You are here

Mixed reactions after gov’t decision on private school fees

By Ahmed Bani Mustafa - Jun 20,2018 - Last updated at Jun 20,2018

AMMAN — Parents of students and teachers at private schools commended the government’s decision to regulate tuition fees and salaries of teachers.

Meanwhile, owners of schools demanded that the decision takes into account taxes and operational costs.

In a press conference on Tuesday, Prime Minister Omar Razzaz announced that the government will issue a by-law to regulate the sector by controlling and governing any increase in fees by private schools.

The by-law, which the government is working on, will also make it obligatory for all private schools to pay teachers’ salaries through their bank accounts.

Hussam Maghayreh, a parent of a student, praised the decision, saying it will “rationalise” the tuition fees.

“For many parents, fees differ from a school to another with no difference in quality of teaching or provided services,” Maghayreh claimed, echoing the remarks of Munir Qadiri, another parent, who told The Jordan Times “there are no clear criteria for quality and services versus fees”.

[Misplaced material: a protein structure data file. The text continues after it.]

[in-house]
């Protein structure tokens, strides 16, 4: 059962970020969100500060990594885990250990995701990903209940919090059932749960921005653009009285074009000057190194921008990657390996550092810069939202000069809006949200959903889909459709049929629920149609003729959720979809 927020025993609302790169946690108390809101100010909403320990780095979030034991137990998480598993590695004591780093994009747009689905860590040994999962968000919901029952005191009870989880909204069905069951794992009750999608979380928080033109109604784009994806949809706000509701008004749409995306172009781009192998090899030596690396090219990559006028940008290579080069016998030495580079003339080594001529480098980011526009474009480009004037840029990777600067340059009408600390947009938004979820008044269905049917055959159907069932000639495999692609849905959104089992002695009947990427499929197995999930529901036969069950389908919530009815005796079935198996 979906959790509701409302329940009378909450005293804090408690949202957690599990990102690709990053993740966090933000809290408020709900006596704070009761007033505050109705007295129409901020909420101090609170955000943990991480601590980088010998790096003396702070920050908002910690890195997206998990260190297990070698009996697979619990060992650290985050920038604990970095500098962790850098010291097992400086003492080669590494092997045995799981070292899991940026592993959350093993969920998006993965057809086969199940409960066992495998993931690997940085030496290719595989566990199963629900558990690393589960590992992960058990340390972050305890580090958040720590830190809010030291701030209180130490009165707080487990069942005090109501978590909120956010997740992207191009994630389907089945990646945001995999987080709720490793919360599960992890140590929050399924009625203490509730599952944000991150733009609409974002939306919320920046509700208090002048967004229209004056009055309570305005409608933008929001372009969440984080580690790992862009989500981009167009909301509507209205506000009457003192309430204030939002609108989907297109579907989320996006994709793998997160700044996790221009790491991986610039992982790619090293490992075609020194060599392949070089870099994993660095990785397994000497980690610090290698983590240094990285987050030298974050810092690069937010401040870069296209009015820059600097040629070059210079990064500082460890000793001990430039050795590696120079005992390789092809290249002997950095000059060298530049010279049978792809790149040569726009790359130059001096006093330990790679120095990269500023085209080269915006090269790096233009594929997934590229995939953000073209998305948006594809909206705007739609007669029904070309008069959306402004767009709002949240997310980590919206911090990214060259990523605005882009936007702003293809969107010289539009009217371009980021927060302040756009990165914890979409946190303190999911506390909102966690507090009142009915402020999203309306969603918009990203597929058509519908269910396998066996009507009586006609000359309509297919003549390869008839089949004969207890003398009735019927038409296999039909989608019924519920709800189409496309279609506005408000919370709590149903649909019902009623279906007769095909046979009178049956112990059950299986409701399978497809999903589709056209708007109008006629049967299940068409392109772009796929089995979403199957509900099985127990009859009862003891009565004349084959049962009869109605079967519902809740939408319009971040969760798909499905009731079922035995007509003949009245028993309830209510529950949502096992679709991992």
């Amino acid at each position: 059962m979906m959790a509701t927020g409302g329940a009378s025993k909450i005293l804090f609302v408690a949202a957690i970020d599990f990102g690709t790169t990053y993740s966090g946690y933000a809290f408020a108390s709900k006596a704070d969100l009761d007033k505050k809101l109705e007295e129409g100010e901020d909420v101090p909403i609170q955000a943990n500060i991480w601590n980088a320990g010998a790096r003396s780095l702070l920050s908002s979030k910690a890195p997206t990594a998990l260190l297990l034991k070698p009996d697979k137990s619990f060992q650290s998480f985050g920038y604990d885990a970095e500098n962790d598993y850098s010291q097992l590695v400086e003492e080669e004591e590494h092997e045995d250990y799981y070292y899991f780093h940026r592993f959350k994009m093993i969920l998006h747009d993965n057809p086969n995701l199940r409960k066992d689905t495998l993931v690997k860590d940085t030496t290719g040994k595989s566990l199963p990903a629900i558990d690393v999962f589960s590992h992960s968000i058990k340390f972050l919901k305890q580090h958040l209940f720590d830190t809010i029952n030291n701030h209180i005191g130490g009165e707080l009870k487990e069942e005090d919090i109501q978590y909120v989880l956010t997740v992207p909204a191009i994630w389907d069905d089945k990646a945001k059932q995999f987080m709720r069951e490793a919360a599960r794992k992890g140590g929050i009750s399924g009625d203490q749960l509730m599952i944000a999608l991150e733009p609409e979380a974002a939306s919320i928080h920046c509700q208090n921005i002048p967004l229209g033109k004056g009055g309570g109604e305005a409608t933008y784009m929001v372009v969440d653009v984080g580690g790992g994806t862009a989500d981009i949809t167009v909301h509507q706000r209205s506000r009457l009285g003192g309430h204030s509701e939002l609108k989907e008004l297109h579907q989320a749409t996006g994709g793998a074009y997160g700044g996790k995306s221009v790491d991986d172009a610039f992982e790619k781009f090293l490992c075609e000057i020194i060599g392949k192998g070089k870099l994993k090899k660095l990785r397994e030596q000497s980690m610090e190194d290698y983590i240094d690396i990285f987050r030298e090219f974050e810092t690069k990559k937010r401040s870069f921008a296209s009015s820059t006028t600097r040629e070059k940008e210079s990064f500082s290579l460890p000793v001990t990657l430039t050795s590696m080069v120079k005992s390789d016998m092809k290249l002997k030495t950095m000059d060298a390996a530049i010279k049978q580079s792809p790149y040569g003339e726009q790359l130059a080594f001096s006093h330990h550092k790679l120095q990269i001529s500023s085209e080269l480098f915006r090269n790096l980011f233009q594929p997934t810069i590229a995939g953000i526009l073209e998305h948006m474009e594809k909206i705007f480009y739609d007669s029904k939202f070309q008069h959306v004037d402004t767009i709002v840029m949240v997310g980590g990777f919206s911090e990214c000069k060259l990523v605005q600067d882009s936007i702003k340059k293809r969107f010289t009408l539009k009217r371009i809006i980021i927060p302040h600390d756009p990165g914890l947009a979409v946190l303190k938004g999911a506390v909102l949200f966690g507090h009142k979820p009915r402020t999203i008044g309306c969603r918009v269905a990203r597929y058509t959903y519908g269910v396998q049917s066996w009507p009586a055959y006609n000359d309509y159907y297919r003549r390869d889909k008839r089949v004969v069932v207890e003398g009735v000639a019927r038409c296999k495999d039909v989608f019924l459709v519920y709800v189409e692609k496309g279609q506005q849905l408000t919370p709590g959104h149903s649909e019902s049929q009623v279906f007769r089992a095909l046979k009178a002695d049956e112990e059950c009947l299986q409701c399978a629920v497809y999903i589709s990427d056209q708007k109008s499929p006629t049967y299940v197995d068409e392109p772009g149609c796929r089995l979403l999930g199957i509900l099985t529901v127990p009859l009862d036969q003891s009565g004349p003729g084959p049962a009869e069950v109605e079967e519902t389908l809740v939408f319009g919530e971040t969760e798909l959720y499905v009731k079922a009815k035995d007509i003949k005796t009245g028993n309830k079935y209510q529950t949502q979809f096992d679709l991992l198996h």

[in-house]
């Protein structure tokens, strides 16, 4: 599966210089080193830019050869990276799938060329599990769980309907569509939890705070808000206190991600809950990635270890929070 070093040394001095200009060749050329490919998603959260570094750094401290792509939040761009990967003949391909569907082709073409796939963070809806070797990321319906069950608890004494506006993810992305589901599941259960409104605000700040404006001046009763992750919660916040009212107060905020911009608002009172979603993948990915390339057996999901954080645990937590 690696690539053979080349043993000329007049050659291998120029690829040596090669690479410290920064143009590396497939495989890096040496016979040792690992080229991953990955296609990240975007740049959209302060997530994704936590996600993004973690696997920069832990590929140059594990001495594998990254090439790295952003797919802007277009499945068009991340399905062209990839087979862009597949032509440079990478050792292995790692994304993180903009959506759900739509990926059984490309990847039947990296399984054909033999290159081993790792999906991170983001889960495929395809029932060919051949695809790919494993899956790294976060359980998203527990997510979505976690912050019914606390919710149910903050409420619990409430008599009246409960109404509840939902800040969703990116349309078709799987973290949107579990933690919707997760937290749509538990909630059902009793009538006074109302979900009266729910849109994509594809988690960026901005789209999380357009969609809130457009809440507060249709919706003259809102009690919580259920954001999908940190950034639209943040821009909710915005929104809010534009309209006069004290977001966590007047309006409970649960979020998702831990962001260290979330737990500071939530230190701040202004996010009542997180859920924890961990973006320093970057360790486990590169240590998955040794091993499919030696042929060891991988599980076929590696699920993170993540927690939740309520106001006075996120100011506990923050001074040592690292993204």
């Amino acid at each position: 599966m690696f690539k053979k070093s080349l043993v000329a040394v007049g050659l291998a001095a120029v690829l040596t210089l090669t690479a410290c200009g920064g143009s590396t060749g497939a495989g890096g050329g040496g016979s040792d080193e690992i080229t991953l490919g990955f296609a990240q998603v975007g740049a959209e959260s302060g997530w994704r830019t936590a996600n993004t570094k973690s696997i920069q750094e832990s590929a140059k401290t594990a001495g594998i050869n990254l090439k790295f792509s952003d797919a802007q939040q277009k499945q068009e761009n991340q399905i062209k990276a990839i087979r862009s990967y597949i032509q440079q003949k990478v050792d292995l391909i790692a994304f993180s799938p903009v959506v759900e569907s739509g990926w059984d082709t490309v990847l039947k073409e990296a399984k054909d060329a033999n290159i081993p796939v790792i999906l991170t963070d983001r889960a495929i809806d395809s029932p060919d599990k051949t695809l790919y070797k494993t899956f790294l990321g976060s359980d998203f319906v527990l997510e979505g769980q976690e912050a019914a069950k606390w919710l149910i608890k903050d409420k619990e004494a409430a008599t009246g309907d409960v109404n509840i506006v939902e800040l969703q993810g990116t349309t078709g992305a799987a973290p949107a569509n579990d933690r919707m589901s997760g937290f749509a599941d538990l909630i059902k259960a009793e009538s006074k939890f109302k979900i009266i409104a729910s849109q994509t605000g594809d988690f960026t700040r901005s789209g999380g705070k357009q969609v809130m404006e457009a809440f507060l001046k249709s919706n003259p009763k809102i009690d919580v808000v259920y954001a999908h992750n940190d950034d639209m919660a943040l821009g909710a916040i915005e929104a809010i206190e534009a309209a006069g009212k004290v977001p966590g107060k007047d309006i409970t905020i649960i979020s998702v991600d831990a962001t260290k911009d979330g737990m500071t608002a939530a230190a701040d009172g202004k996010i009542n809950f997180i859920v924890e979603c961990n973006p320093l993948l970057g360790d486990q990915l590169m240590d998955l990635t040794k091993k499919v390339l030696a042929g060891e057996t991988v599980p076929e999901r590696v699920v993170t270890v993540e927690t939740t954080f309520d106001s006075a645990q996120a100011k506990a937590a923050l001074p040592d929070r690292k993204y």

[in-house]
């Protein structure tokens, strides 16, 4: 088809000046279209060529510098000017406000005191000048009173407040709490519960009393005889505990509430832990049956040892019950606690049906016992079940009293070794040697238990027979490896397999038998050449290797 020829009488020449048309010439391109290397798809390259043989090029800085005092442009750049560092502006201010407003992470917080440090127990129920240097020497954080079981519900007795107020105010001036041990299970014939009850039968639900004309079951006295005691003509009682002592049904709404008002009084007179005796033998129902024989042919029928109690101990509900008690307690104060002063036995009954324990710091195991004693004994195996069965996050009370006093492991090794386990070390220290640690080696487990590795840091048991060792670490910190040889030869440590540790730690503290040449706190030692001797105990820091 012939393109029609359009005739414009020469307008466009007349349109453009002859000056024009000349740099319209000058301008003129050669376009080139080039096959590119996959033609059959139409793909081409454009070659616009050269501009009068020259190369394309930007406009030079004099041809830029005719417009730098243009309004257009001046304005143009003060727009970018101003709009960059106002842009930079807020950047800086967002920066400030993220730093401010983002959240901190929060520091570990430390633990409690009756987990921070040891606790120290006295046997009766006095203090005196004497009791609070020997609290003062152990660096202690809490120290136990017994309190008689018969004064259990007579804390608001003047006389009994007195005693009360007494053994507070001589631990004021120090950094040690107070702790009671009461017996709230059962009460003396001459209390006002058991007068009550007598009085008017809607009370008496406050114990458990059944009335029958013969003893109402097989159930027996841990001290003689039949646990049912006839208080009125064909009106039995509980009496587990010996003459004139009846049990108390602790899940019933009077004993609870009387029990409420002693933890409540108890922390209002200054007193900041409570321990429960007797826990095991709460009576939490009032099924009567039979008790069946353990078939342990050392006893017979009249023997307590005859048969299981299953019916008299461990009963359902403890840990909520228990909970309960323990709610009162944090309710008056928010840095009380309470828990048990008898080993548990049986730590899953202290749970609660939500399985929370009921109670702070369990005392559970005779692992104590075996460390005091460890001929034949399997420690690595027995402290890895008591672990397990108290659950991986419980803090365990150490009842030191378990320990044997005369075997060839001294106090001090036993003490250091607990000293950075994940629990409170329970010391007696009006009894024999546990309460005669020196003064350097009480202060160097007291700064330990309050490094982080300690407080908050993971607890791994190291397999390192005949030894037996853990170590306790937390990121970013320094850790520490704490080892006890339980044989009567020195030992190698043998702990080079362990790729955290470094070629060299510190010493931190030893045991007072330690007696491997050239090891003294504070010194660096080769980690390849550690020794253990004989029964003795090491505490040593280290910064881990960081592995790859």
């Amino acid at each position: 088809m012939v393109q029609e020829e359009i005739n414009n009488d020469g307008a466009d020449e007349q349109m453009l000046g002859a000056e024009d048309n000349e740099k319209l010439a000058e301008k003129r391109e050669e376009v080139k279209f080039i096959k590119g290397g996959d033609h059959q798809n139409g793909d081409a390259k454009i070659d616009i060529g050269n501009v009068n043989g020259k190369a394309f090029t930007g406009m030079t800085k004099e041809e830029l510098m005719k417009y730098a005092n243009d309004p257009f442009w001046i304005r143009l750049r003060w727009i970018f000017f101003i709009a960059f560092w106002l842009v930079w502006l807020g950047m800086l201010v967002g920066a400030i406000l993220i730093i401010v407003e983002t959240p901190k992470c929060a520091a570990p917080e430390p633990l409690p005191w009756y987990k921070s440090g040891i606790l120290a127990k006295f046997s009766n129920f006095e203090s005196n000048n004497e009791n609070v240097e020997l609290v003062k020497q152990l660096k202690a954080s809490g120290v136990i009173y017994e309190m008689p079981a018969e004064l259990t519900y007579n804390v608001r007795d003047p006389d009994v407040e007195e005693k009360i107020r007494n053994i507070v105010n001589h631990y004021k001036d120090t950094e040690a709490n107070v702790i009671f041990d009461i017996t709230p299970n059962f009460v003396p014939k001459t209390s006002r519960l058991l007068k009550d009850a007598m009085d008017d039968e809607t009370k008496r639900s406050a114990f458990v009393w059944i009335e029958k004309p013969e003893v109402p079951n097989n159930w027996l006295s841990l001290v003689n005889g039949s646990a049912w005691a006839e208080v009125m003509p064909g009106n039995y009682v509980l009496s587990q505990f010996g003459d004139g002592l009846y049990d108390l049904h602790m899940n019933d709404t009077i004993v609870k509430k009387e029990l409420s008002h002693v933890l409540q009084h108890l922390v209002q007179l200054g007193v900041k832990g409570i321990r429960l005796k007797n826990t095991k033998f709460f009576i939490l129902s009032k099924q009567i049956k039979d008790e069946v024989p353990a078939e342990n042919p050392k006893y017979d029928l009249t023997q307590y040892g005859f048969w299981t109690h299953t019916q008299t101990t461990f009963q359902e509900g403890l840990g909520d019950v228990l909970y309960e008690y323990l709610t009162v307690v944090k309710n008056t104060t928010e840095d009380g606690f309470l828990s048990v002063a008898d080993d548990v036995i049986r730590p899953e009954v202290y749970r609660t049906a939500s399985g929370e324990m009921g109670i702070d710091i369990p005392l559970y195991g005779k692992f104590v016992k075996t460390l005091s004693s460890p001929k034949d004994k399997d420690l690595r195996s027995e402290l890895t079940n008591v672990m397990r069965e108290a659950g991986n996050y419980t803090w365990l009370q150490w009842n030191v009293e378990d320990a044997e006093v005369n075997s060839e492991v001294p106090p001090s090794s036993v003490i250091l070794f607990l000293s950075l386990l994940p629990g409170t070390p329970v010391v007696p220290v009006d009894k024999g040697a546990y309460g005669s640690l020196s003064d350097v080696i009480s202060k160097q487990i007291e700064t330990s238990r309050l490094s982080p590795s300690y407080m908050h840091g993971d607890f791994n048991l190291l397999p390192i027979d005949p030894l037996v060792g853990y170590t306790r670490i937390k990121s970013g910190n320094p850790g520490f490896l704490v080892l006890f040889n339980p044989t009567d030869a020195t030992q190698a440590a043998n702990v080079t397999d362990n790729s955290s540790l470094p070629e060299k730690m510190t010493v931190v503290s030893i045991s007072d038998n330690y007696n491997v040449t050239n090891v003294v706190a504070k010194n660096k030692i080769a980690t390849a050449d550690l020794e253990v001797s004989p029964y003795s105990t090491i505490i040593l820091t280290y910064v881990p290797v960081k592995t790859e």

Qadiri said the by-law must be based on the fact that people do not send their children to private schools by choice. “We have to go to private schools as the public ones lack many services such as transportation or waiting halls for students whose parents have work,” Qadiri said.

This means that private schools are “a must”, even for low-income families who want decent education for their children, he continued.

For Manal Isoud, a private school principal, the government should take into consideration the fact that many schools are struggling with acquiring overdue-fees from parents, in addition to the burdens of taxes and operational costs. 

“I have some parents who did not pay for three consecutive years,” the principal claimed, adding that the decision must also consider variations in services and quality of education, which “reflect on cost”.

Regarding Razzaz’s announcement that the by-law will make it obligatory for all private schools to pay teachers’ salaries through bank accounts, teachers voiced hope that this will put an end to owners’ control of salaries.

However, sending salaries to banks is not necessarily a perfect solution, a teacher, who preferred to remain unnamed, said, explaining “some principals asked teachers to pay back the difference after having the salary deposited at the bank.”

“For example, my salary is JD130 per month and I will have to pay him back JD90 or quit my job,” she concluded.

up
40 users have voted.


Newsletter

Get top stories and blog posts emailed to you each day.

PDF